Sustainability and Society
Human society faces unprecedented sustainability challenges. These include familiar issues of ecological sustainability – such as climate change, resource depletion, pollution, loss of wildlife, etc. – as well as issues of social sustainability – including aging societies, unemployment, the corrosion of meaning, marginalisation, and widening inequalities. These challenges are not merely technical in nature – they are intrinsically social. It is not only that the origin of our sustainability crises must be located within the matrix of human activity, but also that these crises are lived and interpreted at the level of human activity, in dialogue with human needs and aspirations. Moreover, transitions to more sustainable societies are to be found in the innovations of people, acting at individual and collective levels. The sustainability challenge requires the reconstitution of knowledge, behaviours, and institutions. The Sustainability and Society Research Group is a multi-disciplinary team within Tokyo College, which interrogates and explores these social aspects of sustainability challenges, in dialogue between the natural sciences, social sciences, and humanities.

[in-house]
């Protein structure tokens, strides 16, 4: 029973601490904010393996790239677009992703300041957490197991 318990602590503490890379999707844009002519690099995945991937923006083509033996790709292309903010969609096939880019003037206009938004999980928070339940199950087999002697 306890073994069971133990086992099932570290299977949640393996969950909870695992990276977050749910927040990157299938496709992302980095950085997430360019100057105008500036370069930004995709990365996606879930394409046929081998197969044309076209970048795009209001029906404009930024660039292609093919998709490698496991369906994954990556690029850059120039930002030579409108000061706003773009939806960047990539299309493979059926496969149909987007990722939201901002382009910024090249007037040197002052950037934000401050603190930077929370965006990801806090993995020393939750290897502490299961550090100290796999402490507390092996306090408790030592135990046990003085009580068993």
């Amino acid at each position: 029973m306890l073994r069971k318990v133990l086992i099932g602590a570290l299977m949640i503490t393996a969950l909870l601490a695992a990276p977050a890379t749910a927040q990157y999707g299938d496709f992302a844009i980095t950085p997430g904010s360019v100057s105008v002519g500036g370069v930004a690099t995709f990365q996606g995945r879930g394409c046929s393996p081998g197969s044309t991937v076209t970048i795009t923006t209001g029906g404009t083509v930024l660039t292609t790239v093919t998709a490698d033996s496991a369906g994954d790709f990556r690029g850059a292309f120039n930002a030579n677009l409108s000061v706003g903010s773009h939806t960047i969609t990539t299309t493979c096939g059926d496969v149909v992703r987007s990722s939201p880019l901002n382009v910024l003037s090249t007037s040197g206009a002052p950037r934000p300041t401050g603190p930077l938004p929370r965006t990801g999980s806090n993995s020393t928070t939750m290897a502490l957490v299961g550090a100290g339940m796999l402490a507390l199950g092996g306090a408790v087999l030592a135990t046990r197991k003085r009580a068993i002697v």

At present, our core activity is our regular writing group in which members share draft papers and other works with the group for feedback and workshopping. This provides a lively forum for cross-disciplinary dialogue on the concept of sustainability and different theoretical and methodological approaches to understanding sustainability-society connections.
In future, we hope to explore these themes through other means, such as:
- Hosting joint workshops, seminars, conferences, and other events.
- Undertaking collaborative, cross-disciplinary research projects on sustainability issues.
- Composing joint publications, drawing on our diverse expertise to articulate new perspectives on sustainability.
- Engaging the general public in dialogue on challenges that pertain to sustainability and society – including through film screenings and immersive learning experiences, and by encouraging frontline sustainability advocates to participate in academic events and vice versa – hosting academic events in more applied settings.